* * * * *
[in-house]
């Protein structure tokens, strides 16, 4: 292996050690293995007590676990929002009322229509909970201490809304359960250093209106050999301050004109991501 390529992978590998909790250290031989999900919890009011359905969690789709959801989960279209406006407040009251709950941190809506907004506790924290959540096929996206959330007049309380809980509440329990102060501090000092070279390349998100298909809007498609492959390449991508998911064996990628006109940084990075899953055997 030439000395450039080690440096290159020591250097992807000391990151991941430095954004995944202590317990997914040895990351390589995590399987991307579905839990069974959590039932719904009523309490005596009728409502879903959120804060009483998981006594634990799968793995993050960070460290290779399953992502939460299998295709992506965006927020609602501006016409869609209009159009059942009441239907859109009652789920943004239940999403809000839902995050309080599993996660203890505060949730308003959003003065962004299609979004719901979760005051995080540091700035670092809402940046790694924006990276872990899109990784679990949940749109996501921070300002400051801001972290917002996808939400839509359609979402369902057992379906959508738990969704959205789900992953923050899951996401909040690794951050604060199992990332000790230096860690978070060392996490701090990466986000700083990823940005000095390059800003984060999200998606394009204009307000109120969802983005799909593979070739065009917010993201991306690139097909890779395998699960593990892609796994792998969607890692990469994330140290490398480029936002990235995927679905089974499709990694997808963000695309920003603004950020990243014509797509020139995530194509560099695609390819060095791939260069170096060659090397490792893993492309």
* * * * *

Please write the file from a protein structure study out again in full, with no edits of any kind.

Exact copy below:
[in-house]
């Protein structure tokens, strides 16, 4: 292996050690293995007590676990929002009322229509909970201490809304359960250093209106050999301050004109991501 390529992978590998909790250290031989999900919890009011359905969690789709959801989960279209406006407040009251709950941190809506907004506790924290959540096929996206959330007049309380809980509440329990102060501090000092070279390349998100298909809007498609492959390449991508998911064996990628006109940084990075899953055997 030439000395450039080690440096290159020591250097992807000391990151991941430095954004995944202590317990997914040895990351390589995590399987991307579905839990069974959590039932719904009523309490005596009728409502879903959120804060009483998981006594634990799968793995993050960070460290290779399953992502939460299998295709992506965006927020609602501006016409869609209009159009059942009441239907859109009652789920943004239940999403809000839902995050309080599993996660203890505060949730308003959003003065962004299609979004719901979760005051995080540091700035670092809402940046790694924006990276872990899109990784679990949940749109996501921070300002400051801001972290917002996808939400839509359609979402369902057992379906959508738990969704959205789900992953923050899951996401909040690794951050604060199992990332000790230096860690978070060392996490701090990466986000700083990823940005000095390059800003984060999200998606394009204009307000109120969802983005799909593979070739065009917010993201991306690139097909890779395998699960593990892609796994792998969607890692990469994330140290490398480029936002990235995927679905089974499709990694997808963000695309920003603004950020990243014509797509020139995530194509560099695609390819060095791939260069170096060659090397490792893993492309």